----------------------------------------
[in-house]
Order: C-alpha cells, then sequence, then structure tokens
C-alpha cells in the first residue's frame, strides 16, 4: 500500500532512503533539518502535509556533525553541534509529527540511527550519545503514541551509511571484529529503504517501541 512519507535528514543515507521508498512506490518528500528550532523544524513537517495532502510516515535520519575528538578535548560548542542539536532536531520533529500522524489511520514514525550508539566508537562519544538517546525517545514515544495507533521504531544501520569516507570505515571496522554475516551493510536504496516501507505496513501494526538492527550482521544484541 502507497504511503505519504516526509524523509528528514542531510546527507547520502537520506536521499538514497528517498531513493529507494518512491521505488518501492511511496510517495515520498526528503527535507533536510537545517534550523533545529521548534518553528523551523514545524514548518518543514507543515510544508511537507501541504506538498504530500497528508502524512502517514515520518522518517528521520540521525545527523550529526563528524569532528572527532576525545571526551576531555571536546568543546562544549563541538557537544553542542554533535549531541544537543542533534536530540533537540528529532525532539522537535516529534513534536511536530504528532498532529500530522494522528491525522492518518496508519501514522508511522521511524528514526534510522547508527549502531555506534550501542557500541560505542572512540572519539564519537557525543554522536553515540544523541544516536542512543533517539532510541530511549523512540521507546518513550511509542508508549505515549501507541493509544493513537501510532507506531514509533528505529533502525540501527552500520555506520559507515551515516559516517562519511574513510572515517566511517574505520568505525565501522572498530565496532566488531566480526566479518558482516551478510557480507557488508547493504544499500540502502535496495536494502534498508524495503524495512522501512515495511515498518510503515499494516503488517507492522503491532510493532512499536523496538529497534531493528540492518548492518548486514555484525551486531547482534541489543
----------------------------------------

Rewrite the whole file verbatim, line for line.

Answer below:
[in-house]
Order: C-alpha cells, then sequence, then structure tokens
C-alpha cells in the first residue's frame, strides 16, 4: 500500500532512503533539518502535509556533525553541534509529527540511527550519545503514541551509511571484529529503504517501541 512519507535528514543515507521508498512506490518528500528550532523544524513537517495532502510516515535520519575528538578535548560548542542539536532536531520533529500522524489511520514514525550508539566508537562519544538517546525517545514515544495507533521504531544501520569516507570505515571496522554475516551493510536504496516501507505496513501494526538492527550482521544484541 502507497504511503505519504516526509524523509528528514542531510546527507547520502537520506536521499538514497528517498531513493529507494518512491521505488518501492511511496510517495515520498526528503527535507533536510537545517534550523533545529521548534518553528523551523514545524514548518518543514507543515510544508511537507501541504506538498504530500497528508502524512502517514515520518522518517528521520540521525545527523550529526563528524569532528572527532576525545571526551576531555571536546568543546562544549563541538557537544553542542554533535549531541544537543542533534536530540533537540528529532525532539522537535516529534513534536511536530504528532498532529500530522494522528491525522492518518496508519501514522508511522521511524528514526534510522547508527549502531555506534550501542557500541560505542572512540572519539564519537557525543554522536553515540544523541544516536542512543533517539532510541530511549523512540521507546518513550511509542508508549505515549501507541493509544493513537501510532507506531514509533528505529533502525540501527552500520555506520559507515551515516559516517562519511574513510572515517566511517574505520568505525565501522572498530565496532566488531566480526566479518558482516551478510557480507557488508547493504544499500540502502535496495536494502534498508524495503524495512522501512515495511515498518510503515499494516503488517507492522503491532510493532512499536523496538529497534531493528540492518548492518548486514555484525551486531547482534541489543